Ari has historically been upset watching the veterinarians making our cats unhappy. I usually take the animals to the vet when she’s at school, but lately, I’ve had to plan the insulin-administration training when she was out of school, so she was there for that.

      Surprisingly, Ari took it all in stride. I think she will be a great helper and, as you say, learn a lot.

  5. Kathi had this to say about that:

    Oh, Beth…massive hugs to you & your fur babies.

    One of my cats long ago had diabetes. I hated it, but was thankful that the insulin shots could be given sub-Q, and he never minded my pinching lose skin of his scruff to give him one.

    Now, years later, I’m down to one kitty, Fiona, who has hyperthyroidism. The onset of symptoms was one of the scariest things I’ve ever gone through with a pet, including respiratory distress, weight loss, a rapid heart rate and even seizures. Good lord… when the thyroid med finally brought her thyroid level under control, all the other symptoms disappeared. Now, I just have to cut up little pills and crush them in her wet food. It’s not always smooth sailing, and she has to have lab tests regularly, but she’s okay.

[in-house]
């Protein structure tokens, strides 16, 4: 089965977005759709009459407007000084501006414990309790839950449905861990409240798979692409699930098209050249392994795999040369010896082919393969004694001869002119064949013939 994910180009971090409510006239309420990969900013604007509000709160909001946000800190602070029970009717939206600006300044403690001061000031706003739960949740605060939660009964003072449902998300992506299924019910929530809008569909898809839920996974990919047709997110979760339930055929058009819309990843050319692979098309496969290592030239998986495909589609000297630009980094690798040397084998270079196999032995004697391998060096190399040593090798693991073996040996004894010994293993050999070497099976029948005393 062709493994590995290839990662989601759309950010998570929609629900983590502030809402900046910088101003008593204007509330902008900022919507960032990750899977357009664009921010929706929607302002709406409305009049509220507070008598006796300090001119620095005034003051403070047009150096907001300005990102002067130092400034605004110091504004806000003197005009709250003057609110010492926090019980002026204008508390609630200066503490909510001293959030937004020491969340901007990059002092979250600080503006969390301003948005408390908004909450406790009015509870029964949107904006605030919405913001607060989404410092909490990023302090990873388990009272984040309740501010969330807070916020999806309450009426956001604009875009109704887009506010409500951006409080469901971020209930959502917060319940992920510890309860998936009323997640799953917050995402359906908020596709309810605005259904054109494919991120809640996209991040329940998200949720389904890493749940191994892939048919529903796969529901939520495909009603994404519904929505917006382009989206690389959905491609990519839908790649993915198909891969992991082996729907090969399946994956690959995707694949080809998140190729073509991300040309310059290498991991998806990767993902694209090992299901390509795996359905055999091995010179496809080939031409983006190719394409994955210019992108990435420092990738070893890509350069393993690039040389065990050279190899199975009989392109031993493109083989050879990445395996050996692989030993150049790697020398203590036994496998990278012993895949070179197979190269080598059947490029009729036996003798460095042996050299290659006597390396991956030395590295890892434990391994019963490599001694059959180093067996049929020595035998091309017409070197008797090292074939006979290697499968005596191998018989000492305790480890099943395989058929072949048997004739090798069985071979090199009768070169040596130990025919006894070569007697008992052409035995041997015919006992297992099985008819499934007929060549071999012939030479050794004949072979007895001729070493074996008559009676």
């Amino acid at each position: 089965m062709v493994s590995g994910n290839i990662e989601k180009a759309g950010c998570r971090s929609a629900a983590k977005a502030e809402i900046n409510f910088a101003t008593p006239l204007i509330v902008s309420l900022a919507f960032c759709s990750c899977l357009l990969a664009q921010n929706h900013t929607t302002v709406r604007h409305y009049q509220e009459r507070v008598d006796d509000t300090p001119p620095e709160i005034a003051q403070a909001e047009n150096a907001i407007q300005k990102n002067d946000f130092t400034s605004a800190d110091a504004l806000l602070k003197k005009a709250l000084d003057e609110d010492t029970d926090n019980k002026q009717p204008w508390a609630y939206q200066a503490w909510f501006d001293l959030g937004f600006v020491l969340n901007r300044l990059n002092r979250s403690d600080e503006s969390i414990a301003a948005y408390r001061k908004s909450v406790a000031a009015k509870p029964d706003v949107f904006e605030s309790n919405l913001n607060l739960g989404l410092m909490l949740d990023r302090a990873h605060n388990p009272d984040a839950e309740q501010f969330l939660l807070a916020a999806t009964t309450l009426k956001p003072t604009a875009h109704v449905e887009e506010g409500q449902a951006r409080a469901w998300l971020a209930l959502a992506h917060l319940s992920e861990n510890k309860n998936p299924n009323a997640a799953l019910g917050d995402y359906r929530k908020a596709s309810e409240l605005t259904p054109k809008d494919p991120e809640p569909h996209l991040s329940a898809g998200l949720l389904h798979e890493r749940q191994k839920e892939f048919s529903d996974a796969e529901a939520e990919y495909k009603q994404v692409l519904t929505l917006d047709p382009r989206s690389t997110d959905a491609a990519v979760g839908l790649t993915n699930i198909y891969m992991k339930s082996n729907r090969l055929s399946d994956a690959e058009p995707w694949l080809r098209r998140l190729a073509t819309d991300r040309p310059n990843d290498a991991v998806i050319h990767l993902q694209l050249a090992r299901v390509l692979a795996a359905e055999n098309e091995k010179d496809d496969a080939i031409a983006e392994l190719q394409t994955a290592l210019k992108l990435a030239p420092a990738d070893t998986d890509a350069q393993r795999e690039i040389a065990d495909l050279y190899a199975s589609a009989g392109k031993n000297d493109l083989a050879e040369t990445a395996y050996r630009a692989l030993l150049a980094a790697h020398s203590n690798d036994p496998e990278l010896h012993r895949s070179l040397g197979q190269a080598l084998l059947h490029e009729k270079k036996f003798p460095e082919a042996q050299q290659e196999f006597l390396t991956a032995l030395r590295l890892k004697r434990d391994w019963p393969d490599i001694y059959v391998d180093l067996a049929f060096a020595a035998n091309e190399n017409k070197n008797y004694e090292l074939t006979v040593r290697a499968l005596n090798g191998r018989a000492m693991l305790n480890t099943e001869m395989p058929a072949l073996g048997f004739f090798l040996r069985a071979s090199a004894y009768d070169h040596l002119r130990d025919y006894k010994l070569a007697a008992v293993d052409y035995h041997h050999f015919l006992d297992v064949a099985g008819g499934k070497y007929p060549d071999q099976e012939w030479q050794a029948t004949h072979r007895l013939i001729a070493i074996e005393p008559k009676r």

I can so relate to feeling that same wretched trauma taking her to the vet that I felt during cancer treatment. I hope your kitties continue to be stable and love you for a good few more years at least. xoxo

    • Beth L. Gainer had this to say about that:


      I’m glad your diabetic cat tolerated his shots well. I’m sure Fiona’s hyperthyroid symptoms were terrifying; I know they would scare me.

      I’m glad her illness is being controlled by medication. I hope Fiona continues to give you joy for years to come.